The Human Costs of Climate Change

April 7, 2014 | Revolution Newspaper |


Past reports from the Intergovernmental Panel on Climate Change (IPCC) have focused on the negative effects of climate change on the Earth and the natural world. One of the key “take home messages” from the latest IPCC report is the immense impact of climate change on human beings—now and even more so in the coming decades. As we emphasized in the special issue of Revolution, State of EMERGENCY! The Plunder of Our Planet, The Environmental Catastrophe & The Real Revolutionary Solution, the health, well-being, and even continued existence of humanity is linked to and dependent on healthy, vibrant, and intact natural ecosystems.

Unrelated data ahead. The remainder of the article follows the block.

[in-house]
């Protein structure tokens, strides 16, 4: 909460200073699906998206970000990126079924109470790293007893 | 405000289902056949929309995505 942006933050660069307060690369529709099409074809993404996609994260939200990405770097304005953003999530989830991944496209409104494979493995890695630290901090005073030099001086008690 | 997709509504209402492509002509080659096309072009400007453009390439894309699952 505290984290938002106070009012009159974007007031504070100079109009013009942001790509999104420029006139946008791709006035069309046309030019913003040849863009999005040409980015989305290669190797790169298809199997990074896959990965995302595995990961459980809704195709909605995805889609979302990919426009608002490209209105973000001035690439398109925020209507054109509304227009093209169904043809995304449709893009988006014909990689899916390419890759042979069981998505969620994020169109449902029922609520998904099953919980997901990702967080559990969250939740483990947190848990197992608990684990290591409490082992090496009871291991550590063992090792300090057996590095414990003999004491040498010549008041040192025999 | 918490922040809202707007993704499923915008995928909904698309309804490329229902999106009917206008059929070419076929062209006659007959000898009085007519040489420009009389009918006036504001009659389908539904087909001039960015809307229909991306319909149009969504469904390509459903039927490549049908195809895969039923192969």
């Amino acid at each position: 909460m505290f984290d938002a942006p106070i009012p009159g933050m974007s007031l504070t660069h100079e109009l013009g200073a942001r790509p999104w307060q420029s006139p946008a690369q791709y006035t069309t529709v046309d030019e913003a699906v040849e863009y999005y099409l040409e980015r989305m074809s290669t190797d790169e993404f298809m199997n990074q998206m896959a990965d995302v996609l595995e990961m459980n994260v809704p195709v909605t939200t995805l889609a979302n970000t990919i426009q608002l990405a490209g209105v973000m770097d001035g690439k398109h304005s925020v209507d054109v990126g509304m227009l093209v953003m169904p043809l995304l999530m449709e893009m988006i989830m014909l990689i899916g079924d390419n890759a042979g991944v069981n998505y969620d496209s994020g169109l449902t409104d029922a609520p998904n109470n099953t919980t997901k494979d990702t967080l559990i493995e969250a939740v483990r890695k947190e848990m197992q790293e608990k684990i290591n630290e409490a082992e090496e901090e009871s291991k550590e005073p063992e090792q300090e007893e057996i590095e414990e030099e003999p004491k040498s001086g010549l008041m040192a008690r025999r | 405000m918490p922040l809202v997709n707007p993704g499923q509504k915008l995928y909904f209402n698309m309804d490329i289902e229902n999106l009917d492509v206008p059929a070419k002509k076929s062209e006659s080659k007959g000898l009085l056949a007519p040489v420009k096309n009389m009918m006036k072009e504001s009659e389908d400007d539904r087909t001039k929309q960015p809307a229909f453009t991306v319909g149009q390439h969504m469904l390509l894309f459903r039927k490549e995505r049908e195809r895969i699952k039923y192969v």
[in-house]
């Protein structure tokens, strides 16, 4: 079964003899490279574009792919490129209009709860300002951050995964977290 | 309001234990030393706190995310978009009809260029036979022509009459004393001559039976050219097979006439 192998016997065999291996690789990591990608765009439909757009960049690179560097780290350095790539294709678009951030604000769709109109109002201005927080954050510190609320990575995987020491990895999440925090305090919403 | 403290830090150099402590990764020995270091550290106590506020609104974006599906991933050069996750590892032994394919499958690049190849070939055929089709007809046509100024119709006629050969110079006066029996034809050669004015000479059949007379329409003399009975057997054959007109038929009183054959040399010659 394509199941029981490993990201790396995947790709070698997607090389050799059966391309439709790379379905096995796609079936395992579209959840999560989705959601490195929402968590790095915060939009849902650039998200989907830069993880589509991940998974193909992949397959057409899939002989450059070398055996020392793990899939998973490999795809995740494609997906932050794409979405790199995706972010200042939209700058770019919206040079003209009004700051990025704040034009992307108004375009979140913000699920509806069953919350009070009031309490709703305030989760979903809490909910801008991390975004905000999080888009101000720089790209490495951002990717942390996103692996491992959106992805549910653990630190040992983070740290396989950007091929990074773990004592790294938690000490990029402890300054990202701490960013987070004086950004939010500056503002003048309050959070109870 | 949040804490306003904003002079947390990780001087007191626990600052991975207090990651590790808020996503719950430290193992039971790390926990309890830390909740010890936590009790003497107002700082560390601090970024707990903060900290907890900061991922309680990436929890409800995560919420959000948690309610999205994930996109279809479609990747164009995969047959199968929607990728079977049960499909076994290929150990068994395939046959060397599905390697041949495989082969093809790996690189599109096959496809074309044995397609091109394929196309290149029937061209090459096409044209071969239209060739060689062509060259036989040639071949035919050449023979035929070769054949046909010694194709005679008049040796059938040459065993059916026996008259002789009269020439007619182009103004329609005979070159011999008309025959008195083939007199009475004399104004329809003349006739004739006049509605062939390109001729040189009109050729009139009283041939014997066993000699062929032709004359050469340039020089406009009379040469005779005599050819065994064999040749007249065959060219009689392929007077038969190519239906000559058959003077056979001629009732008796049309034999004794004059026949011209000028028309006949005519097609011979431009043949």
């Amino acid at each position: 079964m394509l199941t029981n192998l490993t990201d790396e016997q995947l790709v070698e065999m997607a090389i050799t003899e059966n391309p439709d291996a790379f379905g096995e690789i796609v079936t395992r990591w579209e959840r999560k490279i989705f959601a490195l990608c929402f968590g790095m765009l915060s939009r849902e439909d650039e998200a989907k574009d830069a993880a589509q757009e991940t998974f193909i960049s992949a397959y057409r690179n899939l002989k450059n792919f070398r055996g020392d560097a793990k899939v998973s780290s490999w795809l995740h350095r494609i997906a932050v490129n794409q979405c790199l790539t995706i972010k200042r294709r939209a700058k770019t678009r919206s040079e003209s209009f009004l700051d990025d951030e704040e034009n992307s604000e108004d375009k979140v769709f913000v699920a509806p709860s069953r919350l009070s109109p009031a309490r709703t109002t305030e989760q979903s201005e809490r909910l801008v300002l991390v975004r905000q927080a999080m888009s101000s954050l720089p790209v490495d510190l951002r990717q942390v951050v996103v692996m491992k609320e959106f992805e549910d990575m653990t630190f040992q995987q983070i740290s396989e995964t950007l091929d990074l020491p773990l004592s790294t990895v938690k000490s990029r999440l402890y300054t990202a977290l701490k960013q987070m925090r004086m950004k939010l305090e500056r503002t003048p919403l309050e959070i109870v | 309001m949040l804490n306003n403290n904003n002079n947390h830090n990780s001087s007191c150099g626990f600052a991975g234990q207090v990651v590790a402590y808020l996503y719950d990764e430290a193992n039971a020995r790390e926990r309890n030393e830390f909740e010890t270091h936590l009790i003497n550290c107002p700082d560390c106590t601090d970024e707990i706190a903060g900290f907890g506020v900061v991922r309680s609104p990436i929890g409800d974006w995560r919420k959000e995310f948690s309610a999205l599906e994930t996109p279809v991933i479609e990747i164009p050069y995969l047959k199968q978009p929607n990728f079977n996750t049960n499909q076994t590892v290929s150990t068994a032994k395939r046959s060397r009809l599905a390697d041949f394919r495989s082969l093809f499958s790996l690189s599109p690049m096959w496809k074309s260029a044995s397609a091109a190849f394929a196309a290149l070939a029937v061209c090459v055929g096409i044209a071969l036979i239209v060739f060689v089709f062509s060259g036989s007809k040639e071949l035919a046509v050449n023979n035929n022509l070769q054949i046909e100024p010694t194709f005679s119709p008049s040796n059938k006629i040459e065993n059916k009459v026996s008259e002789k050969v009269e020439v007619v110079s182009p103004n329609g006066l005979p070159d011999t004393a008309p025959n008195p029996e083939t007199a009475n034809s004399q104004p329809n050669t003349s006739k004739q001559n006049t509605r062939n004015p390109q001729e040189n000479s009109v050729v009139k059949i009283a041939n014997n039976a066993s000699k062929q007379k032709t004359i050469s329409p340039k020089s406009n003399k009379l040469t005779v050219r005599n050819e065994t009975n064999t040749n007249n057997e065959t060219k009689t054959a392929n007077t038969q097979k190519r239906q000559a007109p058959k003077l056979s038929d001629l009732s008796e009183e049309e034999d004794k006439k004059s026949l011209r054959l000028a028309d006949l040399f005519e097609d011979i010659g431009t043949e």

If the build up of greenhouse gases continues on its current course, the IPCC report warns, everyone on the planet will be affected—but the impact on the majority of world humanity living in the poor countries of Africa, Asia, and Central and South America, will be devastating.

Let’s look at, and really think about what climate change is causing for people in the world right now, and what the future will look like for human beings if this is not combatted and things turned around.

More Severe and Destructive Weather